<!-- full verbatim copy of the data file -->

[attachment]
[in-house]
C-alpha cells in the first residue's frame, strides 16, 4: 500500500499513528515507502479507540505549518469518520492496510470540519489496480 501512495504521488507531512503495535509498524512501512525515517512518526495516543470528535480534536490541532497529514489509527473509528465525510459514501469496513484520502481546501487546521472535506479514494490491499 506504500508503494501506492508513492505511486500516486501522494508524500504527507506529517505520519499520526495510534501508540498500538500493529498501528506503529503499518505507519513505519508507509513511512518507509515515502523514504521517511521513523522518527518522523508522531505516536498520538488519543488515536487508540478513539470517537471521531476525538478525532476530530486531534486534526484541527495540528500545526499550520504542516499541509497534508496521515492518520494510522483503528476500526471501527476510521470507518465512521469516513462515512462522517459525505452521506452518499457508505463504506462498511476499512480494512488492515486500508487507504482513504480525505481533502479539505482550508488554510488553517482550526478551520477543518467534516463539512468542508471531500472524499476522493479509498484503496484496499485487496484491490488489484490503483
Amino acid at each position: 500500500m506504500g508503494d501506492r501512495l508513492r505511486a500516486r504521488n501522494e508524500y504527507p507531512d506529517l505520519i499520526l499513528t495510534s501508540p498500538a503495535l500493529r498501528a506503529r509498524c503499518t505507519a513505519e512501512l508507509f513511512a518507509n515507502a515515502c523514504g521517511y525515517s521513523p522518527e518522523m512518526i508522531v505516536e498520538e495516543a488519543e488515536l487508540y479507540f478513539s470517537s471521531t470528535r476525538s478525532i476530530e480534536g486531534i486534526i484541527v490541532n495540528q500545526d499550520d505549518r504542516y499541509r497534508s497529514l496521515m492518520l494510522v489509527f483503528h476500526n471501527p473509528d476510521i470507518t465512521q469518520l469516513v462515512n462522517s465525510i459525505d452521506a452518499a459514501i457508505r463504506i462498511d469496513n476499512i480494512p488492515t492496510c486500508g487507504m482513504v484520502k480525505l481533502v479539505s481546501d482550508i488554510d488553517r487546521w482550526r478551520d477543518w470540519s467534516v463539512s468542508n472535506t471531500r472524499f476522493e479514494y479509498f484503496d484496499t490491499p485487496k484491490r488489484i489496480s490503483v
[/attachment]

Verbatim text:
[in-house]
C-alpha cells in the first residue's frame, strides 16, 4: 500500500499513528515507502479507540505549518469518520492496510470540519489496480 501512495504521488507531512503495535509498524512501512525515517512518526495516543470528535480534536490541532497529514489509527473509528465525510459514501469496513484520502481546501487546521472535506479514494490491499 506504500508503494501506492508513492505511486500516486501522494508524500504527507506529517505520519499520526495510534501508540498500538500493529498501528506503529503499518505507519513505519508507509513511512518507509515515502523514504521517511521513523522518527518522523508522531505516536498520538488519543488515536487508540478513539470517537471521531476525538478525532476530530486531534486534526484541527495540528500545526499550520504542516499541509497534508496521515492518520494510522483503528476500526471501527476510521470507518465512521469516513462515512462522517459525505452521506452518499457508505463504506462498511476499512480494512488492515486500508487507504482513504480525505481533502479539505482550508488554510488553517482550526478551520477543518467534516463539512468542508471531500472524499476522493479509498484503496484496499485487496484491490488489484490503483
Amino acid at each position: 500500500m506504500g508503494d501506492r501512495l508513492r505511486a500516486r504521488n501522494e508524500y504527507p507531512d506529517l505520519i499520526l499513528t495510534s501508540p498500538a503495535l500493529r498501528a506503529r509498524c503499518t505507519a513505519e512501512l508507509f513511512a518507509n515507502a515515502c523514504g521517511y525515517s521513523p522518527e518522523m512518526i508522531v505516536e498520538e495516543a488519543e488515536l487508540y479507540f478513539s470517537s471521531t470528535r476525538s478525532i476530530e480534536g486531534i486534526i484541527v490541532n495540528q500545526d499550520d505549518r504542516y499541509r497534508s497529514l496521515m492518520l494510522v489509527f483503528h476500526n471501527p473509528d476510521i470507518t465512521q469518520l469516513v462515512n462522517s465525510i459525505d452521506a452518499a459514501i457508505r463504506i462498511d469496513n476499512i480494512p488492515t492496510c486500508g487507504m482513504v484520502k480525505l481533502v479539505s481546501d482550508i488554510d488553517r487546521w482550526r478551520d477543518w470540519s467534516v463539512s468542508n472535506t471531500r472524499f476522493e479514494y479509498f484503496d484496499t490491499p485487496k484491490r488489484i489496480s490503483v